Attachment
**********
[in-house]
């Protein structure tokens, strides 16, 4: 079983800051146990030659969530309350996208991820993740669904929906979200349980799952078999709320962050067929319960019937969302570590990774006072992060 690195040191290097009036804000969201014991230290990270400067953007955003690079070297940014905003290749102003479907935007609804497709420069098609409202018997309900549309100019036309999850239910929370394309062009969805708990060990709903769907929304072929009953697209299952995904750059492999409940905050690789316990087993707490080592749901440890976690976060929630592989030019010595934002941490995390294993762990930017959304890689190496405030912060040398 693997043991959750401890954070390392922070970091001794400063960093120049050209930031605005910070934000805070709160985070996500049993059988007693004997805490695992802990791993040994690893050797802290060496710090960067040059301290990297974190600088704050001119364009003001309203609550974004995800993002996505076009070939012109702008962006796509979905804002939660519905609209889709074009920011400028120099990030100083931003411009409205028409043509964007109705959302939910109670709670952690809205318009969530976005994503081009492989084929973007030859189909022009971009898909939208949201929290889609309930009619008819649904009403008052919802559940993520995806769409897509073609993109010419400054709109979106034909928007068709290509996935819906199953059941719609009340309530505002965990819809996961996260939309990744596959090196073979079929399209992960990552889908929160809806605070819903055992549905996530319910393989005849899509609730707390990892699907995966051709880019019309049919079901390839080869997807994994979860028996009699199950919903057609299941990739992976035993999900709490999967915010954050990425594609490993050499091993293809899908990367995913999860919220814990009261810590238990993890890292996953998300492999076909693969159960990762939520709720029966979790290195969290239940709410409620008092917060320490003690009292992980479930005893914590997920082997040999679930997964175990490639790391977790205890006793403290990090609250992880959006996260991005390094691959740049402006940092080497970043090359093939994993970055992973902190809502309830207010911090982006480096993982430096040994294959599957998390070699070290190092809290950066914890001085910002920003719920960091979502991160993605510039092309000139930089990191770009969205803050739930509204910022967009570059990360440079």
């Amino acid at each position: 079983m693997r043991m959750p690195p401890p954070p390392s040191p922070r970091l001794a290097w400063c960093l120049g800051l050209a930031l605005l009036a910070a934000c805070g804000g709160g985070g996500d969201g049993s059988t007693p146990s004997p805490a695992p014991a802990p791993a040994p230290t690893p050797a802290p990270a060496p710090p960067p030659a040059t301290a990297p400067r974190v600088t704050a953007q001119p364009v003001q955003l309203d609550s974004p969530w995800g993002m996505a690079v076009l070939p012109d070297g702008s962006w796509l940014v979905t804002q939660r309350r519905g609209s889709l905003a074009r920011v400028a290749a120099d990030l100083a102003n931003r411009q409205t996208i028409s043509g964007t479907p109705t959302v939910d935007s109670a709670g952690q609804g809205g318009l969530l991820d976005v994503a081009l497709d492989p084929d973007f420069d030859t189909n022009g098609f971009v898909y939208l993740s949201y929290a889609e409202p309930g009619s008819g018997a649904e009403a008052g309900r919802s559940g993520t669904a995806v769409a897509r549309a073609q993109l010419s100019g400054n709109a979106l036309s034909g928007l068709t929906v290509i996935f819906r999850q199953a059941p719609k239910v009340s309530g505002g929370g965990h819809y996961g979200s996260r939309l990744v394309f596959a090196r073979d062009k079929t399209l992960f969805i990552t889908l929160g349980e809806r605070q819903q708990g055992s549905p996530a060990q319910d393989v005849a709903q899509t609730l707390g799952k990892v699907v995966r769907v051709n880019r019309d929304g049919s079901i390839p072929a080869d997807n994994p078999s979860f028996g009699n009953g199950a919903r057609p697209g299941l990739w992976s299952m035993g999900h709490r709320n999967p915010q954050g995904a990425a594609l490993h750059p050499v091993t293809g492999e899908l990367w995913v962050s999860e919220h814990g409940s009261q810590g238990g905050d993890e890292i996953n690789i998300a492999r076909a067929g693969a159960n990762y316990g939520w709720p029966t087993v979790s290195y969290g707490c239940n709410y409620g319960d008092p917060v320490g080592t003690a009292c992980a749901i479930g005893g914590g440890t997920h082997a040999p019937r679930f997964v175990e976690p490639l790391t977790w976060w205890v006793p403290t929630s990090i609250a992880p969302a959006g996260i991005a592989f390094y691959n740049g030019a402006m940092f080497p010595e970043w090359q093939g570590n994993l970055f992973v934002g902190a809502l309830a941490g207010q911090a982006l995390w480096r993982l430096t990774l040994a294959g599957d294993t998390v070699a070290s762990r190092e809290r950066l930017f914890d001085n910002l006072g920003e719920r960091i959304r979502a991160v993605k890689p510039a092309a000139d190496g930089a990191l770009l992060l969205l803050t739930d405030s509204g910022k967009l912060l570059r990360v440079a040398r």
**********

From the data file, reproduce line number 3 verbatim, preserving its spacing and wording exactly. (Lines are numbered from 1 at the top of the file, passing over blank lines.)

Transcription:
């Amino acid at each position: 079983m693997r043991m959750p690195p401890p954070p390392s040191p922070r970091l001794a290097w400063c960093l120049g800051l050209a930031l605005l009036a910070a934000c805070g804000g709160g985070g996500d969201g049993s059988t007693p146990s004997p805490a695992p014991a802990p791993a040994p230290t690893p050797a802290p990270a060496p710090p960067p030659a040059t301290a990297p400067r974190v600088t704050a953007q001119p364009v003001q955003l309203d609550s974004p969530w995800g993002m996505a690079v076009l070939p012109d070297g702008s962006w796509l940014v979905t804002q939660r309350r519905g609209s889709l905003a074009r920011v400028a290749a120099d990030l100083a102003n931003r411009q409205t996208i028409s043509g964007t479907p109705t959302v939910d935007s109670a709670g952690q609804g809205g318009l969530l991820d976005v994503a081009l497709d492989p084929d973007f420069d030859t189909n022009g098609f971009v898909y939208l993740s949201y929290a889609e409202p309930g009619s008819g018997a649904e009403a008052g309900r919802s559940g993520t669904a995806v769409a897509r549309a073609q993109l010419s100019g400054n709109a979106l036309s034909g928007l068709t929906v290509i996935f819906r999850q199953a059941p719609k239910v009340s309530g505002g929370g965990h819809y996961g979200s996260r939309l990744v394309f596959a090196r073979d062009k079929t399209l992960f969805i990552t889908l929160g349980e809806r605070q819903q708990g055992s549905p996530a060990q319910d393989v005849a709903q899509t609730l707390g799952k990892v699907v995966r769907v051709n880019r019309d929304g049919s079901i390839p072929a080869d997807n994994p078999s979860f028996g009699n009953g199950a919903r057609p697209g299941l990739w992976s299952m035993g999900h709490r709320n999967p915010q954050g995904a990425a594609l490993h750059p050499v091993t293809g492999e899908l990367w995913v962050s999860e919220h814990g409940s009261q810590g238990g905050d993890e890292i996953n690789i998300a492999r076909a067929g693969a159960n990762y316990g939520w709720p029966t087993v979790s290195y969290g707490c239940n709410y409620g319960d008092p917060v320490g080592t003690a009292c992980a749901i479930g005893g914590g440890t997920h082997a040999p019937r679930f997964v175990e976690p490639l790391t977790w976060w205890v006793p403290t929630s990090i609250a992880p969302a959006g996260i991005a592989f390094y691959n740049g030019a402006m940092f080497p010595e970043w090359q093939g570590n994993l970055f992973v934002g902190a809502l309830a941490g207010q911090a982006l995390w480096r993982l430096t990774l040994a294959g599957d294993t998390v070699a070290s762990r190092e809290r950066l930017f914890d001085n910002l006072g920003e719920r960091i959304r979502a991160v993605k890689p510039a092309a000139d190496g930089a990191l770009l992060l969205l803050t739930d405030s509204g910022k967009l912060l570059r990360v440079a040398r």